Uncured hot dogs have become the best choice for many health-conscious foodies, with many opting for this variety solely because of its use of natural preservatives.
Both types of hot dogs are largely similar but may vary in their preparation technique, color, flavor, and texture which may understandably cause a lot of confusion, especially for people who don’t know the difference between the two.
What are uncured hot dogs? Uncured hot dogs are made using natural preservatives and ingredients that are free of synthetic or potentially harmful chemicals like nitrates and nitrites. These hot dogs may have a shorter shelf-life but are generally considered to be better than cured hot dogs.
Read below to learn more about uncured hot dogs, how they taste, how they differ, the best ways to cook them, and more!
Uncured Vs. Cured Meat
When we talk about uncured hot dogs, we are essentially discussing the debate of choosing between uncured and cured meat.
With cured meat getting a bad rap because of its use of chemical preservatives, many people try to avoid processed foods, and it seems that the public is swaying more towards uncured varieties.
Why are cured meats harmful to begin with?
Humans have been curing meat ever since we made sense of hunting for food and combining ingredients to extend the shelf-life of rations.
In fact, chemical preservation was once the only way to cure meat since the concept of refrigeration did not exist.
Curing meat was considered to be a very important and basic human need back in the day and many people knew how to extend the shelf-life of food, especially meat.
Once we got a better understanding of chemistry, we discovered that meat can be preserved better when it is mixed with nitrate and nitrites.
These chemicals are present in many processed foods and they occur naturally in certain vegetables too!
What makes these chemicals a great fit is that they not only stop the growth of harmful bacteria but are also able to preserve the color and aroma of meat as well.
Preservatives have played an extremely important role in our food industry and have single-handedly changed the way we produce and consume meat whether it is prepackaged hamburgers, pizzas, or hot dogs.
However, increasing demand and the ever-increasing sales figures of processed meat caused many health agencies to look into the long-term effects of these chemicals on human health.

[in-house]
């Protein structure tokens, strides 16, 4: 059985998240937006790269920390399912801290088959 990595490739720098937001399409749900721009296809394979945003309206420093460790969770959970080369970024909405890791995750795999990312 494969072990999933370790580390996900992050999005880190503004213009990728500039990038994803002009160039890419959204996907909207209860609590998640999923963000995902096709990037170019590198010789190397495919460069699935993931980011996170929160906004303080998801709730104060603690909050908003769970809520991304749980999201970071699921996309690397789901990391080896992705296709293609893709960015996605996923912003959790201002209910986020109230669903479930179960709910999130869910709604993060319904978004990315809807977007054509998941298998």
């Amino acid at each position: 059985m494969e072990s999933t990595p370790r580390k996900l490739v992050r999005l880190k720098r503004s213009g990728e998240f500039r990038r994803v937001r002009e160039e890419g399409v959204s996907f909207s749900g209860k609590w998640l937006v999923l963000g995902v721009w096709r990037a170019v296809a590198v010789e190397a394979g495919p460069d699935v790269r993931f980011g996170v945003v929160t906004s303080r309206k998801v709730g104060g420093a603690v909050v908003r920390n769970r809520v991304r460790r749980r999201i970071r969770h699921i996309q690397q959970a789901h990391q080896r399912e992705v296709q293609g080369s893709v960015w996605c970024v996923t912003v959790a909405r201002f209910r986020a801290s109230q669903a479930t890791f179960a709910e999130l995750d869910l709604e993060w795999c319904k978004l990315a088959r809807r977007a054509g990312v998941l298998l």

Many studies have linked the use and consumption of preservatives in food to numerous diseases. Some are common digestive diseases while others are serious ailments.
This health scare has effectively divided people on which type of meat to use, which brings us back again to uncured and cured hot dogs.
Differences Between Cured And Uncured Hot Dogs
So, with people looking for preservative-free alternatives, how are uncured hot dogs preserved?
It turns out that there are many ways you can extend the shelf-life of meat. For example, food scientists discovered a method of obtaining naturally-occurring nitrites from celery powder or juice.
This is why you may commonly find labeling that says “product does not contain nitrates or nitrites except those that are naturally in celery powder or juice”.
This means that uncured meat doesn’t contain a long list of preservatives and harmful chemicals. Instead, it has naturally sourced ingredients and chemicals that extend the shelf-life of the hot dogs.
Another technique to discourage bacterial growth and add flavor to meat is to increase the sodium content of the food.
But how do these different techniques affect the hot dogs? How do they taste and look?
Here’s a quick comparison between the two!
Cured Hot Dog Characteristics
Cured meat has both a strong aroma and flavor. The preservatives used to cure the meat before it is processed and cooked helps “seal in” the flavor.
Traditionally cured meat has lots of favorable and familiar flavors and is generally the most common type of processed meat that you can find in the market.
Cured meat has a distinct visual characteristic. For example, meat that hasn’t been cured or treated at all tends to lose its color over time. It can go from bright pink to dark gray in no time due to oxidative stress.
However, with preservatives, cured meat can maintain its original color and may even take on a certain pinkish hue due to the added chemicals.
As mentioned, curing meat is by far the best way to extend its shelf-life. Cured meat can easily last months and may even be able to resist spoilage even with unfavorable storage conditions (in some circumstances)
Uncured meat is also able to push the expiration date forward but will commonly spoil faster and have a shorter shelf-life compared to cured meat.